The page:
“I am the only one here in Georgia in my family,” said Gutierrez, a first-generation college graduate and a part of the Piedmont community since 2014.  

Gabriel Gutierrez left his home state to study at Piedmont University in 2014. It was a big step for him and his family because he would be staying in an unknown place without having his family close for support. “Family is significant to me because it has shown the value of love and appreciation. I come from a big family, and we all have stayed together through thick and thin. We support each other, and we try to help each other out as much as we can when we can,” he said which made the decision even more difficult. Nonetheless, his admissions advisor gave a welcoming idea of Piedmont’s possibility of being a home for him, so he started his journey to Piedmont. He was initially going to stay for a couple of semesters; however, Gutierrez fell in love with the campus environment and the job he was offered. So, he decided to stay in Georgia. 

“It can be a new chapter, a new experience, so that was one of the big reasons that I decided to stay,” he said.  

Although Gutierrez had a chance to go back to North Carolina, he decided to stay due to the new job in admissions he received at the time. He wanted to help Hispanic students with the college process and he took charge of an event done at Piedmont called Día de Familia. He wanted to make a difference by working with students of the same ethnicity and help guide them with situations or issues he knew they would go through, because he was in their shoes once. From being a student at Piedmont to now working for the undergraduate admissions department, he has the resources to give these students needed. Gutierrez said, “One of the major things I have seen is helping parents understand the college process and financial aid information. I have helped the Hispanic community by continuing to host Día de la Familia and adding new things that I know are important to know when going through the college process.” He not only works with students but also acknowledges parents since they are also in need of help.  

“I have grown as a professional,” Gutierrez said.  Being part of Piedmont has taught him many things throughout the years.

Throughout his time at Piedmont, Gutierrez has taken opportunities to grow as a person. Especially when comparing what he used to do back in North Carolina, he has strengthened his people skills due to the interaction with students and colleagues. Gutierrez also learned to be versatile by staying up to date with any question a student might bring depending on their situation. He has created a sense of home with Piedmont.  

Even if Gutierrez is in a good place in his life right now, there was a time when no one believed he could go to college. He has turned the tables as he has now graduated from Piedmont and is turning the page for what life will bring for him.  

“I think it’s going to get better,” he says as he adds on what he wants to do in the future. “For the future, I hope to take Día de Familia to different schools instead of bringing the students to Piedmont. I would like to still host one big event on campus, and then move it to the high schools afterwards.” 

Nahomi Solorzano’s Non-Stop Climb


I believe that individuals go through hardships to grow and become today’s people. And keep growing as time goes on. In reality, every person in the world deals with some type of obstacle in their life. Mine happens to be where I came from. I am originally from Naucalpan, Mexico, and was brought to the United States at a young age. This complicated my future due to the lack of documentation, causing me to not do things like the people my age can do. This has been a constant obstacle I face in my daily life, but this same obstacle is also what has shaped me into who I am. I have grown to realize that even if I am undocumented, I still am human, I still can do what I set my mind to, and I still can achieve a future that I set my mind to.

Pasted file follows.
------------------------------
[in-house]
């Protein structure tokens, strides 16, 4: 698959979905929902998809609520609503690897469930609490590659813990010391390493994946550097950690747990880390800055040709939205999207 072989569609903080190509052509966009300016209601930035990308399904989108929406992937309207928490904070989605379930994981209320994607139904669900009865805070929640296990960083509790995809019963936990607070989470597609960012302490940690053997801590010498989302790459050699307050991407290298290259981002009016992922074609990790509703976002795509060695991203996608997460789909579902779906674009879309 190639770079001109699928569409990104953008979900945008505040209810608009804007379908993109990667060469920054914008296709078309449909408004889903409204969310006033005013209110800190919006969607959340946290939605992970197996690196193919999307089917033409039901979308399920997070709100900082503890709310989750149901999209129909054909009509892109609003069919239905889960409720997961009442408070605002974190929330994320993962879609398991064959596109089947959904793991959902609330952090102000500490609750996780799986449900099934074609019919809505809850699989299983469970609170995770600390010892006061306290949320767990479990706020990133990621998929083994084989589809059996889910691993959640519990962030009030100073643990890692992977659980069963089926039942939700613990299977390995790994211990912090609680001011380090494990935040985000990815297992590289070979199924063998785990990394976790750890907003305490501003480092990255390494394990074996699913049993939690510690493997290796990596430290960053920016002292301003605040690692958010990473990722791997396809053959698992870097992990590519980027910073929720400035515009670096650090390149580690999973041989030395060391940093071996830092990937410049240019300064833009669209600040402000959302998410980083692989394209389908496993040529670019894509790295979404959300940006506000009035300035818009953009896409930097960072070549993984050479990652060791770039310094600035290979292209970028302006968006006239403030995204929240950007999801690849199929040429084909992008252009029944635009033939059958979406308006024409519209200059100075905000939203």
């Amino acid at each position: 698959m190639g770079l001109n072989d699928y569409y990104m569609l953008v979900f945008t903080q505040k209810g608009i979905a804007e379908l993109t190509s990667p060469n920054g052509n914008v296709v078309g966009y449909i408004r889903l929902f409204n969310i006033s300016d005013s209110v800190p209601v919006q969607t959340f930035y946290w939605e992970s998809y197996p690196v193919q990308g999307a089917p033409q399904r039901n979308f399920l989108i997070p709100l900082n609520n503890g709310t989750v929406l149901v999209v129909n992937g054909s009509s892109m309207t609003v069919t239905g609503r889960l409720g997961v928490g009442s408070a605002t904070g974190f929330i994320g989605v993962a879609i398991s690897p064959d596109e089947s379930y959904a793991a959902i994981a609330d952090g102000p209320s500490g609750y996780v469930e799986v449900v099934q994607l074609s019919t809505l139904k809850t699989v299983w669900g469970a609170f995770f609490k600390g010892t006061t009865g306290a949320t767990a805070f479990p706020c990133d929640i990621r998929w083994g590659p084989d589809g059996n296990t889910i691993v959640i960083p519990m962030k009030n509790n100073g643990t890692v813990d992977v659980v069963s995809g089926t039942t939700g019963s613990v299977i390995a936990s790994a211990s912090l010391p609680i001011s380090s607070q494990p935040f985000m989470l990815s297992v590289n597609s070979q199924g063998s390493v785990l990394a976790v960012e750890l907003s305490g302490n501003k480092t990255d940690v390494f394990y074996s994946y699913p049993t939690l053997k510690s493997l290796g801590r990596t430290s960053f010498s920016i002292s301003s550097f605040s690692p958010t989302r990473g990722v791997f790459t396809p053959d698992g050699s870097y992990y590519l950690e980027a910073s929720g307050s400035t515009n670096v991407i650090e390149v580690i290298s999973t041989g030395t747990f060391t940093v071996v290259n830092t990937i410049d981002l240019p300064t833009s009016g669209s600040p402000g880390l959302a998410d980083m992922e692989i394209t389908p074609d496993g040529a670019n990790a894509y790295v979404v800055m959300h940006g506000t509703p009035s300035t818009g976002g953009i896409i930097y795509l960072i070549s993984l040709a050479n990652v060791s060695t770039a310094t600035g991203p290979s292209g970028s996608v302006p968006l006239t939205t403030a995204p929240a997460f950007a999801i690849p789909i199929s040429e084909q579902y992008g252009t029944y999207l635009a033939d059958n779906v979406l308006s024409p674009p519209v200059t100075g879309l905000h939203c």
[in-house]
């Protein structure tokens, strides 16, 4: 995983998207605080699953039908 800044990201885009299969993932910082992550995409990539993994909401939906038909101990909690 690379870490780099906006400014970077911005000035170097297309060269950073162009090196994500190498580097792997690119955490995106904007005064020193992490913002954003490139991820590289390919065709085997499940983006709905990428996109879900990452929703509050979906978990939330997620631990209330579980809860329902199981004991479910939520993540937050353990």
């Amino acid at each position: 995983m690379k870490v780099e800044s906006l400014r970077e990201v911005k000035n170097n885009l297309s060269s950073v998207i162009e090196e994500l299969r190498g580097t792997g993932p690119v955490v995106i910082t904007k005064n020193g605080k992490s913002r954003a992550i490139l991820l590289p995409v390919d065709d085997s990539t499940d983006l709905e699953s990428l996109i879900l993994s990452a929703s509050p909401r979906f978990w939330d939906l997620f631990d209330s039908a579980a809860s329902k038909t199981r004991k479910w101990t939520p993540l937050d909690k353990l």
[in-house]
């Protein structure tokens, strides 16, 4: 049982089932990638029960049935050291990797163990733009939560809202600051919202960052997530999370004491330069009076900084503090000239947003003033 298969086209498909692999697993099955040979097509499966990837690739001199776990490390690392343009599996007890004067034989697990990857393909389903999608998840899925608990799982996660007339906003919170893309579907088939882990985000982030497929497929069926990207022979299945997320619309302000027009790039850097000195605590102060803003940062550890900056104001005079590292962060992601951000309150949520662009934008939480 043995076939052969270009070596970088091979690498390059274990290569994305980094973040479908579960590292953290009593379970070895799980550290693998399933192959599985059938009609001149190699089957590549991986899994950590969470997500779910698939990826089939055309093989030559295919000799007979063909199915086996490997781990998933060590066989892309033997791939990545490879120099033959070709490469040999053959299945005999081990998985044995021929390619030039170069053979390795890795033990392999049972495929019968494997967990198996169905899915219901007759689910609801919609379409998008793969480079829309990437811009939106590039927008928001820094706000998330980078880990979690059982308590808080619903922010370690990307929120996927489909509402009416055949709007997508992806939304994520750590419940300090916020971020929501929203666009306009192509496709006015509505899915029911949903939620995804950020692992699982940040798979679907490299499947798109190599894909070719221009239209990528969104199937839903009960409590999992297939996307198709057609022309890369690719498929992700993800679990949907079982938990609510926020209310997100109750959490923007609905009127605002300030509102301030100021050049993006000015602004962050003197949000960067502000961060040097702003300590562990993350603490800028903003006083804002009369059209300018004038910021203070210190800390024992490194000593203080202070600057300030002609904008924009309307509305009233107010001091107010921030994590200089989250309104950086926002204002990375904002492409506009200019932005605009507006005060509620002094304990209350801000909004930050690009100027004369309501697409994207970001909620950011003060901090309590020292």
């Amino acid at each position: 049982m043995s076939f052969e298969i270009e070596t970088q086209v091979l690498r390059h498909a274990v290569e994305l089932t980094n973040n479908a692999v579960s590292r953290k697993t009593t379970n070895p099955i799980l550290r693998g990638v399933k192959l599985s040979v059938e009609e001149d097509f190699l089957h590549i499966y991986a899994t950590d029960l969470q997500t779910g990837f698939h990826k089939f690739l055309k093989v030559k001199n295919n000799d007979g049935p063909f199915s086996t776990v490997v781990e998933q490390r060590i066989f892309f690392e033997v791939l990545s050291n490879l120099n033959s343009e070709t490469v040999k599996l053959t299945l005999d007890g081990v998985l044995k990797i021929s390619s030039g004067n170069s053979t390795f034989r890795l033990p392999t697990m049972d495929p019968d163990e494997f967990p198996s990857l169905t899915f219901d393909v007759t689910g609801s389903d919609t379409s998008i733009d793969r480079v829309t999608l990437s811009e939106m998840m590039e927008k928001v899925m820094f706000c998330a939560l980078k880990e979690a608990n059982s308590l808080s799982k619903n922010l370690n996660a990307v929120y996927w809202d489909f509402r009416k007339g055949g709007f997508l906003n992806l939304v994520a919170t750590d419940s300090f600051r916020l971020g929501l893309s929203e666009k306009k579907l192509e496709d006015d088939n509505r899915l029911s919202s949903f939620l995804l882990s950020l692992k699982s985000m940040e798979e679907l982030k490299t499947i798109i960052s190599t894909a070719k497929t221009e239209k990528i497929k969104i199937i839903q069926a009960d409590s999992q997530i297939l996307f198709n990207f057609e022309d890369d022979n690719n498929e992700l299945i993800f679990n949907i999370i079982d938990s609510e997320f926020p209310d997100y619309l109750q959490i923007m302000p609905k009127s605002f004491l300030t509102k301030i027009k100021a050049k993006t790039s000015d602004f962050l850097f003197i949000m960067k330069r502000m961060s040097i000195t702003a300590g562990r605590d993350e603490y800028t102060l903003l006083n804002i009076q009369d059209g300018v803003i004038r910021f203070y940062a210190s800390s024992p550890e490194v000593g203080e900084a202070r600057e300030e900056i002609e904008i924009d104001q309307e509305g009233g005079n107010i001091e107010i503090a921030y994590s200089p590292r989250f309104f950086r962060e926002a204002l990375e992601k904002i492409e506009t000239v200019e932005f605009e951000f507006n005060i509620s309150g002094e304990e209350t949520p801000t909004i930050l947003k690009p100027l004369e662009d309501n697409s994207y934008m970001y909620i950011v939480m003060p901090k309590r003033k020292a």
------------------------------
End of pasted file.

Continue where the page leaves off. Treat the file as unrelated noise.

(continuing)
Although it may seem I am upset or have some resentment of my situation, I am not. I am proud of my culture and where I come from; even though I have not set foot in my home country for more than nineteen years, it still has a place in my heart. It is more that I am more open and aware of myself and not just a paper that says I can be legal. I have been able to use this obstacle as a drive for my success, whether it be academically or personally. I have grown to be a different kind of person than if I did have my documentation and have the freedoms others do, but because I am like this is has been my push to help those like me and people that could be dealing with other kinds of situations. I have turned my weakness into my strength.

As for me now, I am attending college studying for my bachelor’s in psychology with a double minor in social justice and mass communication. I am a first-generation student out of my whole family. I am glad I am breaking the chain and being an example to my two younger sisters. I am the oldest of three girls; family is significant, so their support is essential to me. Being able to be an example to my sister and even to my younger cousins that no matter who Latinos and any other person can strive for a higher education than just a high school degree. I have always been a social butterfly and have not let fear or shyness stop me from doing things. I always try to make new friends and listen to them, I want to learn from them and it has always been interesting how different a person can be with the stories they tell. I am really outgoing and determined with anything I do. I was and still am the overachiever. I want to give more to test my limits and see if I have improved over the years or I need some work in some areas. I am also loud, but I promise that college has taught me to tone it down. I like to be very expressive because I just love to talk and am very passionate about so many topics. I like to be involved and do something worth learning different things by having experience hence joining the clubs here at Piedmont.

Present Time

I am looking forward to my future what is to come, but I am also happy to be in the present and live the moment. And right now I need to study.

“Adversity is preparation for greatness” – Andy Andrews

Andrews, A. (2004). The Young Traveler’s Gift, Thomas Nelson.